How might this potentiality best be examined? Independence, if it ever happened, would have to be the product of joint efforts by the British and Irish governments later approved by a super-majority (probably between 66 and 75 percent) of those voting in an independence plebiscite in Northern Ireland. Specifically, the following implementation steps might well be followed:

1. The British and Irish governments would expressly ask Northern Irelanders to encourage their respective political representatives to take part in a transparent constitutional convention presided over by outside constitutional experts.

2. After a constitutional and financial package for independence has been approved by Britain, the Republic, and the EU, and after adequate time for public discussion, the British government would hold a "simple majority" plebiscite in Northern Ireland on the following 'test-drive' issue: "Do you want to see a 'shadow' election held to establish who would hold office under this 'ready-to-wear' scheme if that scheme were later approved in a 'super-majority' plebiscite?"

3. If the majority did not want to take that 'test-drive,' negotiated independence would be well proven to be inadequate and rightly abandoned.

4. If the 'shadow' election proposal did receive majority support, shadow officials would then be chosen, but those officials would have few powers. Assuming that the proposed constitutional government were in the form of a 'presidential' system of government, the elected shadow president and shadow legislators would be empowered to select, in accordance with that system, an executive cabinet and members of the judiciary. The only other power they'd have would be to convene themselves in their shadow positions; at least in theory, they might convene to discuss whether to recommend voter approval of the ultimate 'super-majority' plebiscite on the issue of Northern Ireland's negotiated independence.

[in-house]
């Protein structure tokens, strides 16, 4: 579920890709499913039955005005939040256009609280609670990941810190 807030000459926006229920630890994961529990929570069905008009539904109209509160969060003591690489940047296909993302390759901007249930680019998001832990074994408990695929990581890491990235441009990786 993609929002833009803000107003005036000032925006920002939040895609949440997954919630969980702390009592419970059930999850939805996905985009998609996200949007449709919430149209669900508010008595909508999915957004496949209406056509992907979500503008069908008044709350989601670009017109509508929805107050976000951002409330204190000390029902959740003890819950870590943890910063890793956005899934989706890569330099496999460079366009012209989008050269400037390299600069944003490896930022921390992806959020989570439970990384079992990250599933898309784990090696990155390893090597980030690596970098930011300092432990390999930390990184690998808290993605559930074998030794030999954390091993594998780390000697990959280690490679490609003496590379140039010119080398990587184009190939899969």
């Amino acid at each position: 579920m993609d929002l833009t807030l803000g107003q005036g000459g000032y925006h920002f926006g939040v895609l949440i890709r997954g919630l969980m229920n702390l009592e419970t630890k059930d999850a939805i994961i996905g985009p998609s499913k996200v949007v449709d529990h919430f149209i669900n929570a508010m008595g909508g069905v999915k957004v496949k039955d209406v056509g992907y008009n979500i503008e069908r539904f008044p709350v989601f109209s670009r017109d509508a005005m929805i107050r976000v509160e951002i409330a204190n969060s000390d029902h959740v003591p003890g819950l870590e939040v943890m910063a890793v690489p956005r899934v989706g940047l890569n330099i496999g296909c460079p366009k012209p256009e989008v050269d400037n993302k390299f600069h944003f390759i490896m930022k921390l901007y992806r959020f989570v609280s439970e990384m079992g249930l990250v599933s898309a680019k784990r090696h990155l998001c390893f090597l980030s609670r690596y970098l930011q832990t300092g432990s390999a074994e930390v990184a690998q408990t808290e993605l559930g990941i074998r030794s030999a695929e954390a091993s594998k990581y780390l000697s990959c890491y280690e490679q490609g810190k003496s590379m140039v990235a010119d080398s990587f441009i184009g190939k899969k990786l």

5. After some appropriate period of time following an approved 'shadow' election, the 'super-majority' plebiscite would be held. Rejection thereof would entail abandonment of an 'independence' approach. Acceptance thereof would trigger a transition period, likely to be subject to a final 'condition precedent' of independently approved 'decommissioning,' whereupon the shadow members (executive, judicial, and legislative) of the government would be certified as official.

A catch-22 exists, though: independence might ultimately prove to be an acceptable and equitable answer, but few in Northern Ireland will publicly request even that it be examined (often because of pragmatic and philosophical constraints of their own), and Britain is surely loath to undertake that effort without such requests.

However, unlike in the wake of 1974's "Sunningdale" failure, in place today is a British administration with not only the demonstrated capacity for historic vision but also the parliamentary strength to attempt a more radical approach in a situation where less radical approaches have invariably proven inadequate.

Fair and workable independence can happen in one circumstance only: if that option is made logistically and financially possible through the wise, brave, and generous support of the British and Irish governments. Thus, the key question - unanswered by recent events in Northern Ireland - is: "Could the British and Irish governments actually be wise, brave, and generous?"

John Stuart Mill rightly observed in his On Liberty: "There is the greatest difference between presuming an opinion to be true, because, with every opportunity for contesting it, it has not been refuted, and assuming its truth for the purpose of not permitting its refutation." That sage observation notwithstanding, those who today oppose independence too often dogmatically postulate its unworkability as grounds for asserting that independence shouldn't even be formally examined, even in the absence of any other effort towards establishing democracy in that region.

Any form of continued "direct rule" of Northern Ireland is morally inferior to fair, workable, and acceptable democracy there. While the North's voters must have the final say, the time is at hand for the first-ever formal study of Northern Ireland's possible negotiated independence.

Paul A. Fitzsimmons